The cave was not deep, or dark, or at all gloomy. Indeed, it was beautiful, stream shimmering along, casting reflections onto the rocky ceiling. And the cave was lit up, lit up from within. I could only hope that this was the end of this strange journey under the rocky confines. I stumbled forward, my flippers dragging in the pebble floor.
Before me lay an astonishing sight. In the bubbling spring from which the stream ran, all the colours of the ocean gleamed. As I watched, transfixed, the colours of shallow water on a summer day changed to that of a storm-whipped wave, and then to the colour of foam. I was in awe, of course, but even then, eventually, I lifted my gaze to the other side of the cavern. Among the smooth, white pebbles, there were statues. All faeries, all one type of faerie. Water. All along the sides of the cavern, so big I could not see the end, water faerie statues were frozen in different expressions of play or rest.
I slipped into the pool, my body feeling the relief of being in my element again. All around me, the colours of the sea swirled and twisted. Clambering out on to the other side, my fur was stained a mottled green blue. Before I had time to do more than register this fact, another faerie appeared. And this one wasn't made of stone.
The colours of the pool twirled into themselves, forming the bottom of her tail. Her very skin was translucent, underneath; you could see the colours moving. Her eyes gleamed purple. Slowly, as if every movement cost her something dear, she opened her mouth, and spoke.
'Traitor. How dare you come to this place. How dare you come to my sister's burial ground.'
At this point I was, foolishly, backing away. Trying to keep her occupied with the effort of speaking, I replied, 'T-this is a b-burial ground? I d-didn't know...' My voice trailed off as, with a bang, the statue with which I had collided fell, and with a crash that sounded my own doom, broke.
The faerie let out an unearthly wail as her sister's head rolled on the ground. Her eyes now sharp and piercing, she came for me...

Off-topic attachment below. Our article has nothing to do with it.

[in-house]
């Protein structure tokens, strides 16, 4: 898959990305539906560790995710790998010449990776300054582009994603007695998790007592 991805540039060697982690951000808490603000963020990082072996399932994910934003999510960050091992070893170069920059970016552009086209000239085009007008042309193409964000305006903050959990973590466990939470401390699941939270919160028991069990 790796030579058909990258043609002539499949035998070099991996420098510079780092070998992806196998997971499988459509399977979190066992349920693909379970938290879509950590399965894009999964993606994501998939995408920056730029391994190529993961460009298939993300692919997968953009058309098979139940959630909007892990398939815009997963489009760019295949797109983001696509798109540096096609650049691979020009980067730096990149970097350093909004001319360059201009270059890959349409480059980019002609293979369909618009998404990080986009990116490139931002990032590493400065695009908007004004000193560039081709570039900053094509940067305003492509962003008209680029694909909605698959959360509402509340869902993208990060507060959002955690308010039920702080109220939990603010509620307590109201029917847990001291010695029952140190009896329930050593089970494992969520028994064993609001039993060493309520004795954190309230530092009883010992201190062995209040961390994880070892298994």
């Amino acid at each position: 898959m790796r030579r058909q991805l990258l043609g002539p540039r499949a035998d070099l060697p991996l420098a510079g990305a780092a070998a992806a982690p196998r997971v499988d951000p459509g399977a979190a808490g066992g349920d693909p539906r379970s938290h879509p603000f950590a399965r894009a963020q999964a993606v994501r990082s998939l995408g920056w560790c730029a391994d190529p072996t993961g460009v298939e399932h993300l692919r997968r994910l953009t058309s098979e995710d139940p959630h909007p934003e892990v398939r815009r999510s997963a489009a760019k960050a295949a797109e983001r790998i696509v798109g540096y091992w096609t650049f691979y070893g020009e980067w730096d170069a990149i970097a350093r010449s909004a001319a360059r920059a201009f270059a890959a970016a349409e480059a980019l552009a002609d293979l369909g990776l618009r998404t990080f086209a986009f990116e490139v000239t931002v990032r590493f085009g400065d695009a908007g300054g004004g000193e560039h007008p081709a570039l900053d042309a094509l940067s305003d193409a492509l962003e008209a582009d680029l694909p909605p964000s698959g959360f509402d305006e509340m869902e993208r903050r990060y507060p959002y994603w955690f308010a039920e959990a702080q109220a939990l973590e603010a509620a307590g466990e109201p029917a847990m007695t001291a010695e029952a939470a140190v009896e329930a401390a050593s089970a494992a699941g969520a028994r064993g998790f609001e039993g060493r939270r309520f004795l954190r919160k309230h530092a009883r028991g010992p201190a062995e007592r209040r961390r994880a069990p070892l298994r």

You shake your head. What a weird tale. The Flotsam was obviously delusional. A faerie graveyard? Really?
'Listen, er, whoever you are. I'm sorry, but what you've says belongs in the fiction part of the Neopian Times. Try again with some other fool.' So saying, you begin to get up. Doubtless, it's a good story, but too outrageous. No one would let you print that.
'You don't belive me?' Her voice has hardened. She seems resigned.
'Not until you have proof, sunshine.'
'Fine.' She spits the word out. You turn to look at her, surprised in the malice in the voice. Her eyes. The foggy purple was gone, to be replace by sharp, piercing eyes. Like the faerie's in the stories. Her fur begins to change, rippling with colour, from the colours of shallow water on a summer's day changed to that of a storm-whipped wave, and then to the colour of foam. Her voice changes too. Now what was a pleasant, unremarkable voice has become a hoarse, creaky sound like a sail in a storm.
You start running, as the faerie-possessed Flotsam wreaks havoc, shrieking in an unknown tongue. Stormy waves rain down on the shore, and pets shriek as she turns her attention to them. You no longer doubt her story. She was right. People must be warned.
Behide you, a lone camouflage Flotsam sits in shallow water on a deserted beach.
'I'm sorry,' she says, 'but you have to be warned.'